Tuesday, July 8, 2014

Off the Grid: Now Open!

I will be writing soon about my amazing trip to Chicago (and Milwaukee!), but for now I just wanted to share the news that my guest-curated exhibition "Off the Grid: Beyond the Noise" at the Atlantic Gallery (last blogged about here) has opened today. You see here two installation views I photographed today. The official opening reception is this Thursday, July 10th, from 5-8pm.

The art work in the show is in a variety of media: painting, sculpture, photography, printmaking, and drawings. Most, but not all, of the 28 artists are based in the larger NYC area. They include Mayen Alcantara, Nick Arcidy, Niki Berg, Joseph Cavalieri, Andrea Costantini, Lilian Engel, Amanda Fehring, Meryl Salzinger, among others. In selecting the works for the exhibition, I based my decisions on how the artists' submissions responded and reacted to the themes of the grid and noise. Here is my curatorial statement, which will be available to visitors to read when they enter the gallery. The exhibition is on until July 26th at the Atlantic Gallery.

a series of measured perpendicular lines
a geometric arrangement for mapping and plotting points
a logical algorithm to enforce harmony, standardization, and authority
Grids are everywhere. They can be found in reams of paper made for penmanship and drafting. Electrical grids channel bolts of energy that power the insomnia that is New York City. There are monochromatic grids in the paintings of Agnes Martin, and Marilyn-head grids in the screen prints of Andy Warhol. Technological grids operate iPhones and Androids, keeping us wired, day and night. Grids imply perfection and control; but what is perfection and who is in control? Dare we move off the grid…go beyond the noise?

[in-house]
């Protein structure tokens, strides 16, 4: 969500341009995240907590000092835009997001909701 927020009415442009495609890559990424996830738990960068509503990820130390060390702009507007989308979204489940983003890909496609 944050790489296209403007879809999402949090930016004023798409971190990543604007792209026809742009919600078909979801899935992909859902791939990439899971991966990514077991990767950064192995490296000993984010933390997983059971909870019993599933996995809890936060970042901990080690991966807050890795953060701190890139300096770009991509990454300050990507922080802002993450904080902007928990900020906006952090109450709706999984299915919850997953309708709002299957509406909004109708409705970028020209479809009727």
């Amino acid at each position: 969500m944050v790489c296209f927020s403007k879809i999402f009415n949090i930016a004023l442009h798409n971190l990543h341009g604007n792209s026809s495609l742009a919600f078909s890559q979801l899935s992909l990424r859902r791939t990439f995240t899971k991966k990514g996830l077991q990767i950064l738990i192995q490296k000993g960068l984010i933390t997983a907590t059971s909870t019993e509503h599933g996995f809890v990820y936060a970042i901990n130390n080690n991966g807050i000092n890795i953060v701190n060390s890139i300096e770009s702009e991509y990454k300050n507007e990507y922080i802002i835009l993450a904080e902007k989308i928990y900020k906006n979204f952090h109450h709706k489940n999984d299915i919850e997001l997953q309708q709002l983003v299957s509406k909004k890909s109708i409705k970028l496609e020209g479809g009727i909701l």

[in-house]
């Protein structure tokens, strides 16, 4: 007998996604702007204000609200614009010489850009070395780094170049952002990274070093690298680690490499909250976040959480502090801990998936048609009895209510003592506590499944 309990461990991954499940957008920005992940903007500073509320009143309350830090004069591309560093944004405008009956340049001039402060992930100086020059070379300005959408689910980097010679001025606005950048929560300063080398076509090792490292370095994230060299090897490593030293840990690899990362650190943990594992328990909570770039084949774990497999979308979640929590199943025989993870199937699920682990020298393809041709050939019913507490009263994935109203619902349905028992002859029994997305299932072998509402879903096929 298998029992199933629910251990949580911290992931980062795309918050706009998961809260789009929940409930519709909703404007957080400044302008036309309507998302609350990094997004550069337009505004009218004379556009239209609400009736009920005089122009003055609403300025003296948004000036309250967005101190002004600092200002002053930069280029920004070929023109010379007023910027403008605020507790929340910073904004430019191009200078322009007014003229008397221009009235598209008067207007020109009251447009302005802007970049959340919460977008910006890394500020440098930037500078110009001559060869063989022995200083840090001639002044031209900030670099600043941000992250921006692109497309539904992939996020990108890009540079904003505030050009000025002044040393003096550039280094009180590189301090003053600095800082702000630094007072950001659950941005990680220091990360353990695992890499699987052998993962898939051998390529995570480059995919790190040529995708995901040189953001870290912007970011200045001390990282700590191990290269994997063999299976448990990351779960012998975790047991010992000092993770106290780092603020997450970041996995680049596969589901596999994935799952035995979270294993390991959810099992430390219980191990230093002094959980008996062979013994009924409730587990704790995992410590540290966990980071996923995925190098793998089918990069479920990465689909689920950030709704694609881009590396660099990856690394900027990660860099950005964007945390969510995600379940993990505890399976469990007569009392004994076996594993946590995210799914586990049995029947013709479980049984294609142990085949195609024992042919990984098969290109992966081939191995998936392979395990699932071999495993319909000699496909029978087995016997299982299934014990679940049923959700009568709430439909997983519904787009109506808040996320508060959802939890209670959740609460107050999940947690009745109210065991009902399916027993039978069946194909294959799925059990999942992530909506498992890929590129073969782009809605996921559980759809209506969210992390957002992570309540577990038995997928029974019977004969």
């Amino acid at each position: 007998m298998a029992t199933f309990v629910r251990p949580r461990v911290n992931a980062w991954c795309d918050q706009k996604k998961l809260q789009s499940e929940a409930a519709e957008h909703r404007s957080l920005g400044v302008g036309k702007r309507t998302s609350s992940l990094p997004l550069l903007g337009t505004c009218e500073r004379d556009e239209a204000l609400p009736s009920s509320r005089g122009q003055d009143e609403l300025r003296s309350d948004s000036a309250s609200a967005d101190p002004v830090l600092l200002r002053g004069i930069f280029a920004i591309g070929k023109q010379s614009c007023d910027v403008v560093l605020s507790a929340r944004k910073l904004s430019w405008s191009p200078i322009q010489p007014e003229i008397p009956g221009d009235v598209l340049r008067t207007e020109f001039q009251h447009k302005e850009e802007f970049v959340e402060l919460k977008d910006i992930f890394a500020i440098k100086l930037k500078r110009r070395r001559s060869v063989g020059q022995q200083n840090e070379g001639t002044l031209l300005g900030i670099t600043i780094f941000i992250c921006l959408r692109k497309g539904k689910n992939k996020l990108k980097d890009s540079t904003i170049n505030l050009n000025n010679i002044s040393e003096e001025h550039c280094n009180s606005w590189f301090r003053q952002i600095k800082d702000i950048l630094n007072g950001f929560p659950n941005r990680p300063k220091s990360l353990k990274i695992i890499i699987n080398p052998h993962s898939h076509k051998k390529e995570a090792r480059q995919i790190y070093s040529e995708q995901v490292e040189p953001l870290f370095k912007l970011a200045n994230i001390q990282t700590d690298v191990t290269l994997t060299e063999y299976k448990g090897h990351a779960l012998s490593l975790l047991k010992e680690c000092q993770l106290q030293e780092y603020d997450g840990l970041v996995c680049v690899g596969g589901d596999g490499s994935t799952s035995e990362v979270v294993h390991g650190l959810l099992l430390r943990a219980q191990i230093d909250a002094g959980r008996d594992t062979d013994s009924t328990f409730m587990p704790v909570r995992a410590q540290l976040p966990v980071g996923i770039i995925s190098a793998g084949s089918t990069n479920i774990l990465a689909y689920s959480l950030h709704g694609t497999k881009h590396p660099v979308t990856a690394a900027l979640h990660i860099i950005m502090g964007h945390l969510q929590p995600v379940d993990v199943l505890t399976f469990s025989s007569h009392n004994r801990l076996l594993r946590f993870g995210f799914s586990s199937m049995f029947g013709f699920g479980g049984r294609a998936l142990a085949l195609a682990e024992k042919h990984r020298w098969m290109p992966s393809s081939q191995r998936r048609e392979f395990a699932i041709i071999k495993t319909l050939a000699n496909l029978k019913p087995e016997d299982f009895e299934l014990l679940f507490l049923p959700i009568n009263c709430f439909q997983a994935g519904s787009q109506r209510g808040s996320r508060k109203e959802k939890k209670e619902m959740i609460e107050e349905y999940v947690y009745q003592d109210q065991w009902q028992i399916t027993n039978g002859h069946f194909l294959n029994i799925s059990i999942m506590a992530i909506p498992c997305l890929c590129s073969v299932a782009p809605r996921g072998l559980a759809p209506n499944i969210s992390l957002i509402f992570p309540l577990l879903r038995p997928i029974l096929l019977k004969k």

The group exhibition Off the Grid: Beyond the Noise brings together twenty-eight artists whose creative visions engage with or reject grids and noise. The art works on display include paintings, sculptures, collages, prints, photographs, and works in multiple media. Some artists use figurative art and nature to tell their story. Others let line and color convey their abstract thoughts. Still others experiment with new media and techniques. Together these artists share their unique interpretations of the exhibition’s theme, each of them searching for ways to move off the grid and go beyond the noise.

Tuesday, July 1, 2014


Last summer when I went on vacation to San Francisco, I had managed to cross of my list one of the two major U.S. cities that I had been wanting to visit in my lifetime. This week I get to cross of the second one: Chicago! AA & I will be traversing his former stomping grounds and favorite hot spots and meeting up with his friends. I told him the Art Institute of Chicago is on my list and everything else is up for grabs. He's planned dinner at Frontera Grill for one night, and we are going on the Chicago Architecture Foundation River Cruise another day. And of course...fireworks for 4th of July over Lake Michigan! I'm really excited, in case you couldn't tell. I'm sure I'll have more to report sometime after I return... Happy Independence Day!